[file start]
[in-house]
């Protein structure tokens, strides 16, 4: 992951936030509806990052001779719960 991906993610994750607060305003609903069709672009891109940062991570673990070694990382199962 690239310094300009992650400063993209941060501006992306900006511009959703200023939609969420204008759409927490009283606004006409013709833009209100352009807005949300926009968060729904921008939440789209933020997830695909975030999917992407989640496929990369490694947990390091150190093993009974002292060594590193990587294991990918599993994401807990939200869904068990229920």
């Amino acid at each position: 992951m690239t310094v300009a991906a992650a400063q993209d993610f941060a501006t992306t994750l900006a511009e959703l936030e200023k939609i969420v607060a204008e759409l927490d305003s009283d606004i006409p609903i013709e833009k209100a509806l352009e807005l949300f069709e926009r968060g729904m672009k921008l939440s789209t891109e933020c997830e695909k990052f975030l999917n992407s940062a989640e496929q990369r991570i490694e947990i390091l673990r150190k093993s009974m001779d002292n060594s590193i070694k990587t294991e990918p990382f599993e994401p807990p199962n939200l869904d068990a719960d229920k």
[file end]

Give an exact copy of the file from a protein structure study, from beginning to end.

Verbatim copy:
[in-house]
């Protein structure tokens, strides 16, 4: 992951936030509806990052001779719960 991906993610994750607060305003609903069709672009891109940062991570673990070694990382199962 690239310094300009992650400063993209941060501006992306900006511009959703200023939609969420204008759409927490009283606004006409013709833009209100352009807005949300926009968060729904921008939440789209933020997830695909975030999917992407989640496929990369490694947990390091150190093993009974002292060594590193990587294991990918599993994401807990939200869904068990229920």
């Amino acid at each position: 992951m690239t310094v300009a991906a992650a400063q993209d993610f941060a501006t992306t994750l900006a511009e959703l936030e200023k939609i969420v607060a204008e759409l927490d305003s009283d606004i006409p609903i013709e833009k209100a509806l352009e807005l949300f069709e926009r968060g729904m672009k921008l939440s789209t891109e933020c997830e695909k990052f975030l999917n992407s940062a989640e496929q990369r991570i490694e947990i390091l673990r150190k093993s009974m001779d002292n060594s590193i070694k990587t294991e990918p990382f599993e994401p807990p199962n939200l869904d068990a719960d229920k």